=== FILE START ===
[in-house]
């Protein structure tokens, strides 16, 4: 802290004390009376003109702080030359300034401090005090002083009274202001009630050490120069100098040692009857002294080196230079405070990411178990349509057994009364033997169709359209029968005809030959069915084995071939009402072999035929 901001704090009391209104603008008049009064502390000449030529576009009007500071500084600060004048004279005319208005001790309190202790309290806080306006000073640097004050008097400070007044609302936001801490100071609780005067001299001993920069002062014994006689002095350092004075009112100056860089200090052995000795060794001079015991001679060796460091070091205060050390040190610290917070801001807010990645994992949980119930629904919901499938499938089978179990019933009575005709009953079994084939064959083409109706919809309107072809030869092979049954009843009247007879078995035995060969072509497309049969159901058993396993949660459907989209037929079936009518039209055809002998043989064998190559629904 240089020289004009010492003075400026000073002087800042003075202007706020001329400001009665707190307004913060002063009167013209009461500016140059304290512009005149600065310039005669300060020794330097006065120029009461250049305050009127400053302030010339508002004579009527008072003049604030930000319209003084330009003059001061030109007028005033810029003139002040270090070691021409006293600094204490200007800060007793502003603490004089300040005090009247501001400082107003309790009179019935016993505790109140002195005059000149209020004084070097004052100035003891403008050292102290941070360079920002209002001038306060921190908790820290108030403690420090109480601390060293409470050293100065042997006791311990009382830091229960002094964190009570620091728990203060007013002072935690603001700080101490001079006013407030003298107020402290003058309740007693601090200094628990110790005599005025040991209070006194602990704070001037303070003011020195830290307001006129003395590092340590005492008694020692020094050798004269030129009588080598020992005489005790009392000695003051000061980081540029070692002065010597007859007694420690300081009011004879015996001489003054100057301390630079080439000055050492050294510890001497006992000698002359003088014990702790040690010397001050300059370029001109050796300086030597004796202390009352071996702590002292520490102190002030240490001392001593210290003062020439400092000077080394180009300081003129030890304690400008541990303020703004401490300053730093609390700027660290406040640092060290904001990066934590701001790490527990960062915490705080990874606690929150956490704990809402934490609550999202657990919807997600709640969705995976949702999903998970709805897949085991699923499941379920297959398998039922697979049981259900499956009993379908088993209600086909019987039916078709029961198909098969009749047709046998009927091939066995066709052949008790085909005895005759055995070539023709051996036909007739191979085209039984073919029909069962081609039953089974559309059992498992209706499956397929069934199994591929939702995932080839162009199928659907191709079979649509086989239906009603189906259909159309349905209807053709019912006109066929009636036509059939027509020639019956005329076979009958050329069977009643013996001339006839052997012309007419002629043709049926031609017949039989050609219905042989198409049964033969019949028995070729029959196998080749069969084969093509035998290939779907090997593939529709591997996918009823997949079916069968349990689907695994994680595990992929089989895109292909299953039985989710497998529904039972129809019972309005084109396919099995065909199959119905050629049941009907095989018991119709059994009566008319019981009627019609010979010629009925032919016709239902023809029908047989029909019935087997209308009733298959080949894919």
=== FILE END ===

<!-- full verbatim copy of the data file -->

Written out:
[in-house]
């Protein structure tokens, strides 16, 4: 802290004390009376003109702080030359300034401090005090002083009274202001009630050490120069100098040692009857002294080196230079405070990411178990349509057994009364033997169709359209029968005809030959069915084995071939009402072999035929 901001704090009391209104603008008049009064502390000449030529576009009007500071500084600060004048004279005319208005001790309190202790309290806080306006000073640097004050008097400070007044609302936001801490100071609780005067001299001993920069002062014994006689002095350092004075009112100056860089200090052995000795060794001079015991001679060796460091070091205060050390040190610290917070801001807010990645994992949980119930629904919901499938499938089978179990019933009575005709009953079994084939064959083409109706919809309107072809030869092979049954009843009247007879078995035995060969072509497309049969159901058993396993949660459907989209037929079936009518039209055809002998043989064998190559629904 240089020289004009010492003075400026000073002087800042003075202007706020001329400001009665707190307004913060002063009167013209009461500016140059304290512009005149600065310039005669300060020794330097006065120029009461250049305050009127400053302030010339508002004579009527008072003049604030930000319209003084330009003059001061030109007028005033810029003139002040270090070691021409006293600094204490200007800060007793502003603490004089300040005090009247501001400082107003309790009179019935016993505790109140002195005059000149209020004084070097004052100035003891403008050292102290941070360079920002209002001038306060921190908790820290108030403690420090109480601390060293409470050293100065042997006791311990009382830091229960002094964190009570620091728990203060007013002072935690603001700080101490001079006013407030003298107020402290003058309740007693601090200094628990110790005599005025040991209070006194602990704070001037303070003011020195830290307001006129003395590092340590005492008694020692020094050798004269030129009588080598020992005489005790009392000695003051000061980081540029070692002065010597007859007694420690300081009011004879015996001489003054100057301390630079080439000055050492050294510890001497006992000698002359003088014990702790040690010397001050300059370029001109050796300086030597004796202390009352071996702590002292520490102190002030240490001392001593210290003062020439400092000077080394180009300081003129030890304690400008541990303020703004401490300053730093609390700027660290406040640092060290904001990066934590701001790490527990960062915490705080990874606690929150956490704990809402934490609550999202657990919807997600709640969705995976949702999903998970709805897949085991699923499941379920297959398998039922697979049981259900499956009993379908088993209600086909019987039916078709029961198909098969009749047709046998009927091939066995066709052949008790085909005895005759055995070539023709051996036909007739191979085209039984073919029909069962081609039953089974559309059992498992209706499956397929069934199994591929939702995932080839162009199928659907191709079979649509086989239906009603189906259909159309349905209807053709019912006109066929009636036509059939027509020639019956005329076979009958050329069977009643013996001339006839052997012309007419002629043709049926031609017949039989050609219905042989198409049964033969019949028995070729029959196998080749069969084969093509035998290939779907090997593939529709591997996918009823997949079916069968349990689907695994994680595990992929089989895109292909299953039985989710497998529904039972129809019972309005084109396919099995065909199959119905050629049941009907095989018991119709059994009566008319019981009627019609010979010629009925032919016709239902023809029908047989029909019935087997209308009733298959080949894919």